What’s behind this success? Crucially, the V.H.A. is an integrated system, which provides health care as well as paying for it. So it’s free from the perverse incentives created when doctors and hospitals profit from expensive tests and procedures, whether or not those procedures actually make medical sense. And because V.H.A. patients are in it for the long term, the agency has a stronger incentive to invest in prevention than private insurers, many of whose customers move on after a few years.

And yes, this is “socialized medicine” — although some private systems, like Kaiser Permanente, share many of the V.H.A.’s virtues. But it works — and suggests what it will take to solve the troubles of U.S. health care more broadly.

Yet Mr. Romney believes that giving veterans vouchers to spend on private insurance would somehow yield better results. Why?

Well, Republicans have a thing about vouchers. Earlier this year Representative Paul Ryan famously introduced a plan to convert Medicare into a voucher system; Mr. Romney’s Medicare proposal follows similar lines. The claim, always, is the one Mr. Romney made last week, that “private sector competition” would lower costs.

But we have a lot of evidence about how private-sector competition in health insurance works, and it’s not favorable. The individual insurance market, which comes closest to the conservative ideal of free competition, has huge administrative costs and has no demonstrated ability to reduce other costs. Medicare Advantage, which allows Medicare beneficiaries to buy private insurance instead of having Medicare pay bills directly, has consistently had higher costs than the traditional program.

And the international evidence accords with U.S. experience. The most efficient health care systems are integrated systems like the V.H.A.; next best are single-payer systems like Medicare; the more privatized the system, the worse it performs.

To be fair to Mr. Romney, he takes a somewhat softer line than others in his party, suggesting that the existing V.H.A. system would remain available and that traditional Medicare would remain an option. In practice, however, partial privatization would almost surely undermine the public side of these programs. For example, one problem with the V.H.A. is that its hospitals are spread too thinly across the nation; this problem would become worse if a substantial number of veterans were encouraged to opt out of the system.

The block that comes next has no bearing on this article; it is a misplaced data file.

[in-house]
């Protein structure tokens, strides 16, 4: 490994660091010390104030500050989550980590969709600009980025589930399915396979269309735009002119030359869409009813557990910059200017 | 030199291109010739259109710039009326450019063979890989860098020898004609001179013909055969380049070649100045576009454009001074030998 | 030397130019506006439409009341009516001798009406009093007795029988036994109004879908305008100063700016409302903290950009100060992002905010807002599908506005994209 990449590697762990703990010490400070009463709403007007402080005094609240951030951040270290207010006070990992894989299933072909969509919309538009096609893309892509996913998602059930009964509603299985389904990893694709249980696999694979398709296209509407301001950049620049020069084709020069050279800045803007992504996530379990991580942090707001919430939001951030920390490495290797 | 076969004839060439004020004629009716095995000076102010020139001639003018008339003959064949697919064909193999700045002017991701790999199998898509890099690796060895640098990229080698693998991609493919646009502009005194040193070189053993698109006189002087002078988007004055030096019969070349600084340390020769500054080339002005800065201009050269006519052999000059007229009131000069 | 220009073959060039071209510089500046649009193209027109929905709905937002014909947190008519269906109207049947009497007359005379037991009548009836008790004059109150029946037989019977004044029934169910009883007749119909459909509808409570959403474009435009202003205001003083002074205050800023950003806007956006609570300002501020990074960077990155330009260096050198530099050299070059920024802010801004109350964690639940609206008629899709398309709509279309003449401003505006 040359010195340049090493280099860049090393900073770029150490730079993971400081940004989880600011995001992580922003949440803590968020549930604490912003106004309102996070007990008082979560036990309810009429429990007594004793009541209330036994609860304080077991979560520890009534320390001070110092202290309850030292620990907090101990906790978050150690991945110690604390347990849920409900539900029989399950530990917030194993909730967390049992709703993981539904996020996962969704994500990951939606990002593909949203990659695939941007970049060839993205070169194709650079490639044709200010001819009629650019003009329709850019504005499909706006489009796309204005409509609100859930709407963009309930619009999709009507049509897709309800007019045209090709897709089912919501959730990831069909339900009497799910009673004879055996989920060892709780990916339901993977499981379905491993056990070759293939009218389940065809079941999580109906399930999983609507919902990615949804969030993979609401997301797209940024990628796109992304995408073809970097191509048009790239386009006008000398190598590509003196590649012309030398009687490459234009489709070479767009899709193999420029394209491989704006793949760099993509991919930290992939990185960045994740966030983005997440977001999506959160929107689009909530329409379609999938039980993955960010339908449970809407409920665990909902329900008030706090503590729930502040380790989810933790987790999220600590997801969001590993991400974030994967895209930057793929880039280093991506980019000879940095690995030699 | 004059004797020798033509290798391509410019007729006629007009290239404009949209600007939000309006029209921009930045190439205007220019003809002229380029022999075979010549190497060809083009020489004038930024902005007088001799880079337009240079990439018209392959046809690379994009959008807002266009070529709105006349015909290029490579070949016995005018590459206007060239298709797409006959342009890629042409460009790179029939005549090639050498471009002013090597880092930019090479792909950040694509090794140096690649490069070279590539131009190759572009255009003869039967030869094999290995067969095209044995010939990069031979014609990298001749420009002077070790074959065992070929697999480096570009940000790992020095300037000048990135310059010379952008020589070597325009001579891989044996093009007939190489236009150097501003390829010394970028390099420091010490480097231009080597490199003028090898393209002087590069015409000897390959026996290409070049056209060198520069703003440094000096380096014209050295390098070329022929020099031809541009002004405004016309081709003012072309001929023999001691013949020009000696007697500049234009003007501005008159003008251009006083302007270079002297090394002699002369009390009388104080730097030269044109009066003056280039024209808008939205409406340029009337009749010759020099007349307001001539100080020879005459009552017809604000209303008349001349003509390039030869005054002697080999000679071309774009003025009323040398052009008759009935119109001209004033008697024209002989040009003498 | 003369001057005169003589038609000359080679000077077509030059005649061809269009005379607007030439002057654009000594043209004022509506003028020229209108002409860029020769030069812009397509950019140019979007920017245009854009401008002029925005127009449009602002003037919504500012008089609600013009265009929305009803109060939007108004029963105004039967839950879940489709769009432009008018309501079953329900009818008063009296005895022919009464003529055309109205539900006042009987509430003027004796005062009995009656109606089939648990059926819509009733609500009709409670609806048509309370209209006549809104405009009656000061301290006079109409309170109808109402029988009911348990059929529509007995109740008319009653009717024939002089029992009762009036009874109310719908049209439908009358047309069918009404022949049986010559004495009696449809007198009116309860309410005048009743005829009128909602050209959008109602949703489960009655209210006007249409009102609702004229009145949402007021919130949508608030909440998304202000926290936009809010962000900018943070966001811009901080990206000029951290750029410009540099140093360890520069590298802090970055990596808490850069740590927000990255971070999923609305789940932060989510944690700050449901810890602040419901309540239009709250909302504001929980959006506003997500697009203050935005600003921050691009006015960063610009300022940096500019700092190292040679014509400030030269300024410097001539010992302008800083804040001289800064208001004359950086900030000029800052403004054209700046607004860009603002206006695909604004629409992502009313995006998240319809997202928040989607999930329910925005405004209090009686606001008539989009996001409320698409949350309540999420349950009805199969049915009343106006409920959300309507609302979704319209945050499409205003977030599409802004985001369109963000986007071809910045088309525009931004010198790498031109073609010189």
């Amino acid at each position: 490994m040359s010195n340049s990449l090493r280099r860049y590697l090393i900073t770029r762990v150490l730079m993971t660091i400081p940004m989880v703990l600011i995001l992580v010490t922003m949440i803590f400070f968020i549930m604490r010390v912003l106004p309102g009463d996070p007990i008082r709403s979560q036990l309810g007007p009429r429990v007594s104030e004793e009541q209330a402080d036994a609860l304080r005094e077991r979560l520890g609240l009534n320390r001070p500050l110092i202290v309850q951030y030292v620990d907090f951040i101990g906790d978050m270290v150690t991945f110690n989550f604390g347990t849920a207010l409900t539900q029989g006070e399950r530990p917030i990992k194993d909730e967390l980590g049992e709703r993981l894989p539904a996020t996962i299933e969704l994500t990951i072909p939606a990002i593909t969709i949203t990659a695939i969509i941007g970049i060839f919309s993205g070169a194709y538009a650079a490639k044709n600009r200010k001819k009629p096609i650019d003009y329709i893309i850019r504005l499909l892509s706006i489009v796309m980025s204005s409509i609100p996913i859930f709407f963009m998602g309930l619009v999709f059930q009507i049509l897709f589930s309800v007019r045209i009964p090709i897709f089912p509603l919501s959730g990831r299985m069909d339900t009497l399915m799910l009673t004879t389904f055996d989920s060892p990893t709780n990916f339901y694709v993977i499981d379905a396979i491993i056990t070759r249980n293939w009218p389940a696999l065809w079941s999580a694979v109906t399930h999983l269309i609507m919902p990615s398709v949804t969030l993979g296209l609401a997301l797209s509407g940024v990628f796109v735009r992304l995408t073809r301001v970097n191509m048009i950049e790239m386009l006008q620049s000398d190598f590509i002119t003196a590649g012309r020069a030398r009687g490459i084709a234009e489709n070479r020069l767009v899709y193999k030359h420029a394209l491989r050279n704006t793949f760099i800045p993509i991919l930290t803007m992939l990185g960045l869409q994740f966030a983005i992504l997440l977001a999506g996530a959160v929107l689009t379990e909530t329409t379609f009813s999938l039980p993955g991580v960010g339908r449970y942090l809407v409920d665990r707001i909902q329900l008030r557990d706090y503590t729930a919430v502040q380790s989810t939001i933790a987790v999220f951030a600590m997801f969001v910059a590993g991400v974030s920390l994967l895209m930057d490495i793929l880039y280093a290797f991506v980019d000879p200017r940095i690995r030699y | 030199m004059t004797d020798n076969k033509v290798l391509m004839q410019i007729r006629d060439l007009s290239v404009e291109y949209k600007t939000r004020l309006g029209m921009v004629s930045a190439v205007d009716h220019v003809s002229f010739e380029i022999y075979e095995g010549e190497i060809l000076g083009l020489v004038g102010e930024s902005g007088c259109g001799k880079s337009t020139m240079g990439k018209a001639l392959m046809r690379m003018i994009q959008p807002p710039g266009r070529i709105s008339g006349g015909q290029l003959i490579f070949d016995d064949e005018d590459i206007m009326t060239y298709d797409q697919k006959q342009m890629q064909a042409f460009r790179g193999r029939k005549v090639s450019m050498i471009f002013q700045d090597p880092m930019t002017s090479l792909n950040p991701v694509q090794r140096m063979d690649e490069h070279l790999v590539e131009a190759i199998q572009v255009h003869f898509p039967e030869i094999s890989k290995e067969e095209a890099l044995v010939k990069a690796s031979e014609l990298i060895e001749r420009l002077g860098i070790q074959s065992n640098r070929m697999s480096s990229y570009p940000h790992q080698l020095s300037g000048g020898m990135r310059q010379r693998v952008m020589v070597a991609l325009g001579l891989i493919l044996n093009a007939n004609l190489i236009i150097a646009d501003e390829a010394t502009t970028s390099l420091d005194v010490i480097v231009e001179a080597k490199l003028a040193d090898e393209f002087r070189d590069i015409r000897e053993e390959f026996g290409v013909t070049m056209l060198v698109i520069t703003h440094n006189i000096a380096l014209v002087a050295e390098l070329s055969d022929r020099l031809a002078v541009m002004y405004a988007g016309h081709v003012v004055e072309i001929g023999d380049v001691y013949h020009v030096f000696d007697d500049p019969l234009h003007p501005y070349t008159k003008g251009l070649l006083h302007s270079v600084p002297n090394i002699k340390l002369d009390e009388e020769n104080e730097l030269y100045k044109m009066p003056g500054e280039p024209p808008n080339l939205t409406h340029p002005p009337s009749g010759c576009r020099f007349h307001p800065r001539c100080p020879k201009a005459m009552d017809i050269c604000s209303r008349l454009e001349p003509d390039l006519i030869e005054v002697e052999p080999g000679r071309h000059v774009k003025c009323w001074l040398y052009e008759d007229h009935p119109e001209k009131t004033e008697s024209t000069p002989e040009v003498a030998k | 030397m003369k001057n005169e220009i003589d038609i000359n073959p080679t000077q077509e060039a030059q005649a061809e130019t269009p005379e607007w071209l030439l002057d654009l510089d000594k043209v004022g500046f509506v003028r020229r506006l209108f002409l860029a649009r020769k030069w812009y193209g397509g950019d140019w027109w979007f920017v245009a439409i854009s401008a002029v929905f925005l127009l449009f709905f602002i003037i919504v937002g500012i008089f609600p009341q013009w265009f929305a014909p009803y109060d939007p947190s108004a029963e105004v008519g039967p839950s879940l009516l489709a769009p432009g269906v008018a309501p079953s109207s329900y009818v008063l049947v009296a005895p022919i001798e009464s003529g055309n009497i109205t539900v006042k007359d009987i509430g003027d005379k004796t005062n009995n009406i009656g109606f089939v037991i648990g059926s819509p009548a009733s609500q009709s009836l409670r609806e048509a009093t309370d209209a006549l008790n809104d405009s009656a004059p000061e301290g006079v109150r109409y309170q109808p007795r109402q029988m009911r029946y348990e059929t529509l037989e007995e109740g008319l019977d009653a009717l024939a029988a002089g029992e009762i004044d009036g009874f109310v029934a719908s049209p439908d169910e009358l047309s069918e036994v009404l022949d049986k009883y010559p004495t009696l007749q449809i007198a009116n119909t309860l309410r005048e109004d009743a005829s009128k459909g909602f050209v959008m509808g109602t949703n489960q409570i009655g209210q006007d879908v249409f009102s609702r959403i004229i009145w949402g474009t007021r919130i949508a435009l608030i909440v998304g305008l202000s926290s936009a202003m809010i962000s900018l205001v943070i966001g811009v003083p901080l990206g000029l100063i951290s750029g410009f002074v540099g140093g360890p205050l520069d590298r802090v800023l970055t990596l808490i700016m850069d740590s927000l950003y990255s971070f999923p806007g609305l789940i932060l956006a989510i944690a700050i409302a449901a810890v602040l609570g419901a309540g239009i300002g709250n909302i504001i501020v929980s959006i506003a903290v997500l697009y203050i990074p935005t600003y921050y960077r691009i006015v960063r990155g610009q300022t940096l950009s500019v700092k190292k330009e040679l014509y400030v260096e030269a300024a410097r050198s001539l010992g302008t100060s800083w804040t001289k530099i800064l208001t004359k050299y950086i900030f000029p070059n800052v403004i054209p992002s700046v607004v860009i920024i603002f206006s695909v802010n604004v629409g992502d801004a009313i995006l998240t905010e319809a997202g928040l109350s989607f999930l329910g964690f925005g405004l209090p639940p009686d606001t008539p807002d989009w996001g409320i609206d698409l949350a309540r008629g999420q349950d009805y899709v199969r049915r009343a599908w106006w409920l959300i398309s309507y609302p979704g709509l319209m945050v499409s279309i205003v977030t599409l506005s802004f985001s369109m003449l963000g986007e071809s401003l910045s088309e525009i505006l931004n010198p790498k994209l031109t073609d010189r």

So what lies behind the Republican obsession with privatization and voucherization? Ideology, of course. It’s literally a fundamental article of faith in the G.O.P. that the private sector is always better than the government, and no amount of evidence can shake that credo.

In fact, it’s hard to avoid the sense that Republicans are especially eager to dismantle government programs that act as living demonstrations that their ideology is wrong. Bloated military budgets don’t bother them much — Mr. Romney has pledged to reverse President Obama’s defense cuts, despite the fact that no such cuts have actually taken place. But successful programs like veterans’ health, Social Security and Medicare are in the crosshairs.

Which brings me to a final thought: maybe all this amounts to a case for Rick Perry. Any Republican would, if elected president, set out to undermine precisely those government programs that work best. But Mr. Perry might not remember which programs he was supposed to destroy.

Emphasis Mine

see:http://www.nytimes.com/2011/11/14/opinion/krugman-vouchers-for-veterans-and-other-bad-ideas.html?_r=2

Whose Waterloo?

Conservatives and Republicans [on Sunday] suffered their most crushing legislative defeat since the 1960s.

Is the successful passage of Health Care Insurance reform a major GOP defeat?

Conservative columnist David Frum says the Democrats’ passage of health-care reform is the greatest legislative defeat for the GOP in decades.

“After an epic political battle, House Democrats on Sunday won final approval of a historic overhaul of the health-care system without a single Republican vote. David Frum argues in FrumForum.com that by trying everything in their power to block the legislation, instead of making a deal and sharing in the victory, Republicans set themselves up for an “abject and irreversible defeat.” Here’s an excerpt:

“Conservatives and Republicans [on Sunday] suffered their most crushing legislative defeat since the 1960s.

It’s hard to exaggerate the magnitude of the disaster. Conservatives may cheer themselves that they’ll compensate for [Sunday’s] vote with a big win in the November 2010 elections. But:

(1) It’s a good bet that conservatives are over-optimistic about November — by then the economy will have improved and the immediate goodies in the health-care bill will be reaching key voting blocs.

(2) So what? Legislative majorities come and go. This health-care bill is forever. A win in November is very poor compensation for this debacle now.

So far, I think a lot of conservatives will agree with me. Now comes the hard lesson:

A huge part of the blame for [Sunday’s] disaster attaches to conservatives and Republicans ourselves.

At the beginning of this process we made a strategic decision: unlike, say, Democrats in 2001 when President Bush proposed his first tax cut, we would make no deal with the administration. No negotiations, no compromise, nothing. We were going for all the marbles. This would be Obama’s Waterloo – just as healthcare was Clinton’s in 1994.

Only, the hardliners overlooked a few key facts: Obama was elected with 53% of the vote, not Clinton’s 42%. The liberal block within the Democratic congressional caucus is bigger and stronger than it was in 1993-94. And of course the Democrats also remember their history, and also remember the consequences of their 1994 failure.